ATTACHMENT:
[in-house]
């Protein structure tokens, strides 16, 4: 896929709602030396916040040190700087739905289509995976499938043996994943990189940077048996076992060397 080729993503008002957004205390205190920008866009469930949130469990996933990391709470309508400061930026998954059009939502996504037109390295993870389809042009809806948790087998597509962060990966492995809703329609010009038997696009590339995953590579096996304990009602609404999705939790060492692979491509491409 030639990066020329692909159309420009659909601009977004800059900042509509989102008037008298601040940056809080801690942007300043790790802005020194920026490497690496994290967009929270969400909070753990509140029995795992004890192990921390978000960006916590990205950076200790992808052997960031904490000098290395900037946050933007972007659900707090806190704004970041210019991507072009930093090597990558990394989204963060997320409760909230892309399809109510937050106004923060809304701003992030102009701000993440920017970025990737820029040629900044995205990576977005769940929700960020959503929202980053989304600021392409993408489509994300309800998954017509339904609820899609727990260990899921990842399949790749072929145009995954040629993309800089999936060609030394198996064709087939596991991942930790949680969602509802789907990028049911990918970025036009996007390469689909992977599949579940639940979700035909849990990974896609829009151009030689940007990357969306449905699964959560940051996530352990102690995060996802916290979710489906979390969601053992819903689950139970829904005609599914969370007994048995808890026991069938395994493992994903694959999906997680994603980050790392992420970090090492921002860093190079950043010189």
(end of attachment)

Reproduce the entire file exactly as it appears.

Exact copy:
[in-house]
């Protein structure tokens, strides 16, 4: 896929709602030396916040040190700087739905289509995976499938043996994943990189940077048996076992060397 080729993503008002957004205390205190920008866009469930949130469990996933990391709470309508400061930026998954059009939502996504037109390295993870389809042009809806948790087998597509962060990966492995809703329609010009038997696009590339995953590579096996304990009602609404999705939790060492692979491509491409 030639990066020329692909159309420009659909601009977004800059900042509509989102008037008298601040940056809080801690942007300043790790802005020194920026490497690496994290967009929270969400909070753990509140029995795992004890192990921390978000960006916590990205950076200790992808052997960031904490000098290395900037946050933007972007659900707090806190704004970041210019991507072009930093090597990558990394989204963060997320409760909230892309399809109510937050106004923060809304701003992030102009701000993440920017970025990737820029040629900044995205990576977005769940929700960020959503929202980053989304600021392409993408489509994300309800998954017509339904609820899609727990260990899921990842399949790749072929145009995954040629993309800089999936060609030394198996064709087939596991991942930790949680969602509802789907990028049911990918970025036009996007390469689909992977599949579940639940979700035909849990990974896609829009151009030689940007990357969306449905699964959560940051996530352990102690995060996802916290979710489906979390969601053992819903689950139970829904005609599914969370007994048995808890026991069938395994493992994903694959999906997680994603980050790392992420970090090492921002860093190079950043010189």